“A pivotal event in the history of the Bay Area’s high-tech industry took place in 1925: Harris Ryan’s student, Frederick Terman (a ham radio fan who had also studied at MIT in Boston with Vannevar Bush, joined Stanford University to work at Ryan’s pioneering radio-communications laboratory. Terman was the son of a Stanford professor, so he represented a highly educated generation that had been raised in the Bay Area, a step forward from the immigrants of previous decades. Within two years, the young apprentice became a visionary on his own, fostering a new science on the border between wireless communications and vacuum-tube electronics. Terman didn’t just perfect the art of radio engineering. The Bay Area offered precious few opportunities for employment, and during the Great Depression that started in 1929 virtually none. Terman encouraged his students to start their own businesses rather than wait for jobs to be offered to them. After all, Stanford had perfected a number of engineering technologies that could potentially be of general interest (one being the resistance-capacity oscillator built by Bill Hewlett in 1935). Many of those students were coming from the East Coast. He encouraged them to start businesses in the Bay Area. He viewed the university as an incubator of business plans. It was a step up from Harris Ryan’s philosophy of encouraging cooperation between academia and industry.
A vibrant industry was taking hold around Stanford University by the time Ryan retired in 1931 and Cyril Elwell’s Federal Telegraph Corporation (FTC) moved east. Several startups were spin-offs of the early radio companies.
Stanford’s student Ralph Heintz, a former radio amateur and employee of Earle Ennis, had started a business to install short-wave radios on ships and airplanes. In 1926 he founded Heintz & Kaufmann in San Francisco; but soon had to start manufacturing their own vacuum tubes to compete with RCA, for which they hired radio hobbyists Bill Eitel and Jack McCullough.
Litton Engineering Laboratories had been founded in 1932 by ham-radio hobbyist, Stanford student, and FTC manager Charlie Litton at his parents’ Redwood City home to manufacture tools for vacuum tube manufacturers (the same job he had at FTC). Litton invented the glass lathe that mechanized the process of making vacuum tubes. Eitel-McCullough (later Eimac) was formed in 1934 in San Bruno by Heintz’s employees Bill Eitel and Jack McCullough to develop better vacuum tubes for the amateur or ham radio market (which would become the Armed Forces’ favorite tubes during the war). Another FTC employee, German-born Gerhard Fisher invented the metal detector in 1928, and founded Fisher Research Laboratories in 1931 in his home’s garage in Palo Alto. Many of these independents who scouted the market for radio communications and electronics had started out as ham radio amateurs, some of them at a very early age.
At the time, Stanford was a minor university, and not many scholars of international standing were willing to join its ranks. The world sent many Europeans (especially Jews) to the USA, but almost all to the universities of the East Coast. The head of the department of Mathematics at Stanford, Hans Blichfeldt, was the son of Danish peasants who immigrated to the USA. Admitted to Stanford despite his lack of formal education, he had to spend a year in Germany (Leipzig) in order to finish his dissertation: German universities had a far better reputation than Stanford, especially in mathematics. After he retired in 1938, he was succeeded by the Austro-Hungarian Jew Gabor Szego, who had fled Europe after the rising of Nazism and in 1940 convinced his friend Gyorgy Polya to join him. “George” Polya would go on to become the world’s expert in heuristics, the rules of thumb that mathematicians use to find solutions, a topic on which he published an influential book, “How to Solve it” (1945), originally written in German in Switzerland but rejected by European publishers. While all of these mathematicians were brilliant, none compared with the likes of John VonNeumann and Kurt Goedel who flocked to the East Coast universities (not to mention Albert Einstein).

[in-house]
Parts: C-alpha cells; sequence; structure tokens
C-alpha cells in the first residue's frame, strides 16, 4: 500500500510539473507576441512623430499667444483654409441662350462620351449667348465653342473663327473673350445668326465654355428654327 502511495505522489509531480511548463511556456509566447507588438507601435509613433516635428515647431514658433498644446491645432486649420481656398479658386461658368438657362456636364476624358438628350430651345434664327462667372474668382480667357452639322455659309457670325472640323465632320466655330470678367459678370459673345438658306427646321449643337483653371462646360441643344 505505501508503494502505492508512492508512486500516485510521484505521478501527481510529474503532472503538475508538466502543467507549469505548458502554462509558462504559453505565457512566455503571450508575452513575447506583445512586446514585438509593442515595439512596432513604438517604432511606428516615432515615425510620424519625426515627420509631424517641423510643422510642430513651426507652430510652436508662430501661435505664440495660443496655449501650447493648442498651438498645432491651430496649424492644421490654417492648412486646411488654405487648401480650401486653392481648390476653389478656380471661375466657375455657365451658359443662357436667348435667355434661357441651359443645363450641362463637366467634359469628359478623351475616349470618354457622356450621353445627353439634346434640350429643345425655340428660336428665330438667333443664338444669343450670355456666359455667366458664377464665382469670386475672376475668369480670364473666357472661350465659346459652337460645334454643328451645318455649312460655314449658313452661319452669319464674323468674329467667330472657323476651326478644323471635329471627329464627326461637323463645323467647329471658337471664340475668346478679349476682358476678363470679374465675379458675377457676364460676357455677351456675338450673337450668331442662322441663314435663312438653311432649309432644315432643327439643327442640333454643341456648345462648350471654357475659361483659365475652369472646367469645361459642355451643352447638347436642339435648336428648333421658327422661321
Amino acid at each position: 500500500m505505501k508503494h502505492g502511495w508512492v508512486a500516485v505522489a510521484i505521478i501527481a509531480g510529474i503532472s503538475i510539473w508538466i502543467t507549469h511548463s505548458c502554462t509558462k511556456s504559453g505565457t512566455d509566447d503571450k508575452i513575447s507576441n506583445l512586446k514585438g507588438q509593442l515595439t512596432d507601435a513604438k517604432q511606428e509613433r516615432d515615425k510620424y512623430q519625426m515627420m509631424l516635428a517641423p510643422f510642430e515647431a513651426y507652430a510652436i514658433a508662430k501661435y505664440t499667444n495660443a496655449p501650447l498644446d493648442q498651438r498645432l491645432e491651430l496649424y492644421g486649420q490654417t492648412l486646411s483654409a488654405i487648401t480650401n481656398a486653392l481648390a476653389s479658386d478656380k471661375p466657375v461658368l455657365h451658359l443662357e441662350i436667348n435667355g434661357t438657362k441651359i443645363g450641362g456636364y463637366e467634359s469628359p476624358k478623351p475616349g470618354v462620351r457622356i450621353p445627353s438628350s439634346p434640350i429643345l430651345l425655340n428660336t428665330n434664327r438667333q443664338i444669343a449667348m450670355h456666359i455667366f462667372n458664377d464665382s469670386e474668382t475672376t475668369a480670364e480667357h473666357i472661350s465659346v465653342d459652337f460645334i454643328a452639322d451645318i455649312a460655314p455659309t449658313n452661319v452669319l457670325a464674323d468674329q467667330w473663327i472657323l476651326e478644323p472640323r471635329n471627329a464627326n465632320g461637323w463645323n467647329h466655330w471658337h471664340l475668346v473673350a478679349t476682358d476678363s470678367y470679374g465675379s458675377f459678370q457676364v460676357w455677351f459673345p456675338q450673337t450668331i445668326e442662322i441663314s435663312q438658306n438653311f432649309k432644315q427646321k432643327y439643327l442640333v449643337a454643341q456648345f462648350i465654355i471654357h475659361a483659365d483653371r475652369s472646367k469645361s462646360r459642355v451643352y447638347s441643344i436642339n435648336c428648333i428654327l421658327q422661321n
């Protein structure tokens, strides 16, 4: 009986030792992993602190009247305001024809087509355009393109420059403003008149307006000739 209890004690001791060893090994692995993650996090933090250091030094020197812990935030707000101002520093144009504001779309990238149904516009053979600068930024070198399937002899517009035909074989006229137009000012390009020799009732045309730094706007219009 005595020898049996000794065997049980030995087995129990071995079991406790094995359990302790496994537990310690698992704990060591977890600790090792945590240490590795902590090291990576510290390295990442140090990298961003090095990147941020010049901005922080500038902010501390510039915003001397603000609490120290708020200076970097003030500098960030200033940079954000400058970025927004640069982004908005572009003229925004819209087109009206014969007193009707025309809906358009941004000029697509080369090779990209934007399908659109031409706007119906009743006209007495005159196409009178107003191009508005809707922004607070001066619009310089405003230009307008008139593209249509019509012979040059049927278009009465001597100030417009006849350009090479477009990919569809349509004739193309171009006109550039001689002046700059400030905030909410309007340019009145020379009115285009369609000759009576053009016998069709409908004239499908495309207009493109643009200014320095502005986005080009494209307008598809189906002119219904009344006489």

Stanford’s “Engineering Corner” (2010)
The local tradition of radio engineering led an immigrant to settle in San Francisco to conduct his experiments. In 1927 Philo Farnsworth, a stereotypical amateur who had been discovered in Utah by San Francisco venture capitalists Leslie Gorrell and George Everson, carried out the first all-electronic television broadcast. It was based on a theory that he had conceived as a teenager. Farnsworth’s team included the young Russ Varian and Ralph Heintz. In 1931 the investors decided to cash in. They sold the company to the Philadelphia Storage Battery Company (later renamed Philco). At the time, Philco was the main maker of home radios in the US and therefore in a much better position to mass-manufacture television sets. The power of RCA, however, was such that the Russian-born scientist Vladimir Zworkyn of their New Jersey laboratories was credited by the media with inventing television. Farnsworth’s reputation was saved by his good San Francisco friend, Donald Lippincott, formerly a Magnavox engineer and now an attorney, who in 1930 defended the young inventor’s intellectual property against RCA. Lippincott exemplified a tradition of heavy intellectual-property litigation in the Bay Area that would be crucial to the development of the high-tech industry run by young inventors.”